The orthocenter of a triangle is the point at which all the three altitudes drawn on the opposite sides of a triangle from the vertices meet.


Pedal Triangle:

By a pedal triangle we mean a triangle obtained by joining the end points of altitudes on the three sides. Here LMN is the pedal triangle obtained by joining the feet of the perpendiculars on the three sides. 


  • The circum radius of the pedal triangle is given by = R/2.

  •  The area of the pedal triangle is given by = 2? cos A cos B cos C.

Centroid of a Triangle:

The point where all the three medians meet is called the centroid of a triangle.



  • Circum-center of the pedal triangle of a given triangle bisects the line joining the circum-center of the triangle to the orthocenter.

  • Orthocenter of a triangle is the same as the incentre of the pedal triangle in the same triangle.

  • If I1, I2 and I3 be the centers of the escribed circles which are opposite to A, B and C respectively and I the center of the incircle, then triangle ABC is the pedal triangle of the triangle I1I2I3 and I is the orthocenter of the triangle I1I2I3.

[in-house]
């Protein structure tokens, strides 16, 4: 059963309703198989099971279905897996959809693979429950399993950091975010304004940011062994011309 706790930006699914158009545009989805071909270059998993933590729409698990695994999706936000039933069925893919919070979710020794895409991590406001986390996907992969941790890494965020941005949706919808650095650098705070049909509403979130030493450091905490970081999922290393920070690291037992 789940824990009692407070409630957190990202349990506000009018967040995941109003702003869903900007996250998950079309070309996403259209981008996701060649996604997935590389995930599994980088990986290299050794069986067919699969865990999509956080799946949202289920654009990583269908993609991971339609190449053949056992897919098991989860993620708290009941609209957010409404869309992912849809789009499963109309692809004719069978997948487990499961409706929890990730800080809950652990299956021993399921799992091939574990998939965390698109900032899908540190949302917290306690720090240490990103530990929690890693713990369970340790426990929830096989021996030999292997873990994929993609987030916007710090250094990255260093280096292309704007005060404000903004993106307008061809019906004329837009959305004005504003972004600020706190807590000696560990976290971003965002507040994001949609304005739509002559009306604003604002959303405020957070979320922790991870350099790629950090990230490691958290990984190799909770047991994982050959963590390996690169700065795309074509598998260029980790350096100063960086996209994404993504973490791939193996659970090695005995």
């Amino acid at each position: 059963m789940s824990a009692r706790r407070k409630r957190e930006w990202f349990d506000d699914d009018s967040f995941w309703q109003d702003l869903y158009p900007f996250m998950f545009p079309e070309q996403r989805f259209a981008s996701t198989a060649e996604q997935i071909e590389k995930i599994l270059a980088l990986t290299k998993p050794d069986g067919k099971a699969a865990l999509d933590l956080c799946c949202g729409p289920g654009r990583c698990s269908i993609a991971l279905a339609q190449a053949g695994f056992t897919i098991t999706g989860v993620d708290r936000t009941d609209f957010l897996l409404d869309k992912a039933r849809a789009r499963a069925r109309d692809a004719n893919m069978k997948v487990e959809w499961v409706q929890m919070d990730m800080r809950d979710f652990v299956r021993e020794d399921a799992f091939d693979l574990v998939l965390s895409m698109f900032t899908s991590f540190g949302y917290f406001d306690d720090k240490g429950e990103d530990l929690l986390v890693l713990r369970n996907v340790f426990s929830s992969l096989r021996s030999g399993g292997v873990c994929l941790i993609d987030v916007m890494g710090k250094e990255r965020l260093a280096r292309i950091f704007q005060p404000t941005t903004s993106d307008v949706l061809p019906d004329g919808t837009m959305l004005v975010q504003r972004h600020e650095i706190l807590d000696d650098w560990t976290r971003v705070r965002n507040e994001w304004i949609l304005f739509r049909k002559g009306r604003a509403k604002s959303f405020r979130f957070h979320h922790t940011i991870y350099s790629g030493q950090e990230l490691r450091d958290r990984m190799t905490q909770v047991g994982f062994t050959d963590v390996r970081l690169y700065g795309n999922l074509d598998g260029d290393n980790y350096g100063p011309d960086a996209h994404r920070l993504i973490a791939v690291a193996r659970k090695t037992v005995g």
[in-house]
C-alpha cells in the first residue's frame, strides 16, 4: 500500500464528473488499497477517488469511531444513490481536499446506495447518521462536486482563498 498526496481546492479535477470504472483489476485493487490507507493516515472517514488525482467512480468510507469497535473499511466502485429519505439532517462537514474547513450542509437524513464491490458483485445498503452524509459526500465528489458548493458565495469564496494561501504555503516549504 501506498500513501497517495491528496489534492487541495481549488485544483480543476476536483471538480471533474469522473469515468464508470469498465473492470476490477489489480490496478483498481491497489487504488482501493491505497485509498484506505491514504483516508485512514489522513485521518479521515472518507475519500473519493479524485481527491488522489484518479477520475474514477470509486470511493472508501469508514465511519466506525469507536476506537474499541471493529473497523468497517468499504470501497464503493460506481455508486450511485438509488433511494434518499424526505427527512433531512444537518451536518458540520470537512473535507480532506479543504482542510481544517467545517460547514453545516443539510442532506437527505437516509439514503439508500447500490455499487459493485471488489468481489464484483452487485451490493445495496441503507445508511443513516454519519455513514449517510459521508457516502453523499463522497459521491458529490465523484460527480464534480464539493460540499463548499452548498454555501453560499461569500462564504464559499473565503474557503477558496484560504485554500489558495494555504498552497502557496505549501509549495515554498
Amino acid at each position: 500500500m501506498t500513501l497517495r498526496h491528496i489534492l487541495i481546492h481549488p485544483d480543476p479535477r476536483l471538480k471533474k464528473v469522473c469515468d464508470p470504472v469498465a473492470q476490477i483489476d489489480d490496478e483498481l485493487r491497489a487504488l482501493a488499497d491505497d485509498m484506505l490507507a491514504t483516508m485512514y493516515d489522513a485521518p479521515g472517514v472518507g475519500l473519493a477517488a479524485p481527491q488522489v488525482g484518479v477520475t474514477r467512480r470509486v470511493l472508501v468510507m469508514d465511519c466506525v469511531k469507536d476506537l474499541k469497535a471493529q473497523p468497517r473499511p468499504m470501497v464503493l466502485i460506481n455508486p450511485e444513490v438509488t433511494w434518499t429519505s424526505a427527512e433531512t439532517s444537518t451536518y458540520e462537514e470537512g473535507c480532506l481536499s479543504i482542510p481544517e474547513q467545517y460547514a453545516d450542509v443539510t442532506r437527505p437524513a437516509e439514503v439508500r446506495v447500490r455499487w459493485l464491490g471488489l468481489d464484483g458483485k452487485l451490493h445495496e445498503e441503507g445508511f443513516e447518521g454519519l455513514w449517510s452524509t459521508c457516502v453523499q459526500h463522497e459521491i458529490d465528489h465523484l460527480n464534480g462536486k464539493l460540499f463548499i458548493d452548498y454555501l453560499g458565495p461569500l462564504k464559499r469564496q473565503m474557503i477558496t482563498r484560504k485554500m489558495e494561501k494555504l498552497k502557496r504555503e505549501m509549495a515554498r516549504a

• The centroid of the triangle lies on the line joining the circumventer to the orthocenter and divides it in the ratio 1: 2.


Some illustrations based on the above trigonometric concepts:


In a right-angled triangle, prove that r + 2R = s.


In a right-angled triangle, the circum-center lies on the hypotenuse.

⇒ R = a/2, where A = 90o.

Also r = (s – a) tan A/2 

= (s – a) tan45o 

= (s – a)

= s – 2R

⇒ r + 2R = s.



The ex-radii r1, r2, r3 of ΔABC are in H.P. Show that its sides a, b, c are in A.P.


The ex-radii r1, r2, r3 of ΔABC are in H.P.

Now, r1, r2, r3 are in H.P. ⇒ 2/r2 = 1/r1 + 1/r3

⇒2 (s - b)/Δ = (s – a)/Δ + (s – c)/Δ where is the area of ΔABC

⇒ 2s – 2b = 2s – a – c

⇒ 2b = a + c. Hence a, b, c are in A.P. 



Given, Δ = a2 – (b – c) 2, calculate the value of tan A.


Given, Δ = a2 – (b – c) 2

= a2 – b2 – c2 + 2bc

= 2bc – (b2 + c2 – a2)

⇒ 1/2 bc sin A = 2bc – 2bc cos A

⇒ sin A = 4 (1 – cos A)

⇒ 2 sin A/2 cos A/2 = 4 (2 sin2 A/2)

⇒ sin A/2  = 0 (not possible) or tan A/2 = 1/4 .

Now tan A = (2 tan A/2)/(1 - tan2 A/2)

                   = (1/2)/ (1 - 1/16)

                   = 8/15



Prove that the distance between the circumcenter and the orthocenter of a triangle ABC is R√1-8 cos A cos B cos C.


Let O and P be the circum-center and the orthocenter respectively.

If OF is the perpendicular to AB, we have

∠OAF = 90o – ∠AOF = 90o – C.

Also ∠PAL = 90o – C.

Hence, ∠OAP = A – ∠OAF – ∠PAL 

= A – 2(90o – C) = A + 2C – 180o

 = A + 2C – (A + B + C) = C – B.

Also OA = R, and PA = 2R cos A.

Also OA = R, and PA = 2R cos A.

Now in DAOP, 

OP2 = OA2 + PA2 – 2OA. PA cos OAP

= R2 + 4R2 cos2A – 4R2cosA cos(C–B)

= R2 + 4R2 cosA[cosA – cos(C – B)]

= R2 – 4R2 cosA[cos(B + C) + cos(C – B)]

= R2 – 8R2 cosA cosB cosC.

Hence OP = R√1 - 8 cos A cos B cos C.

You might like to refer some of the related resources listed below: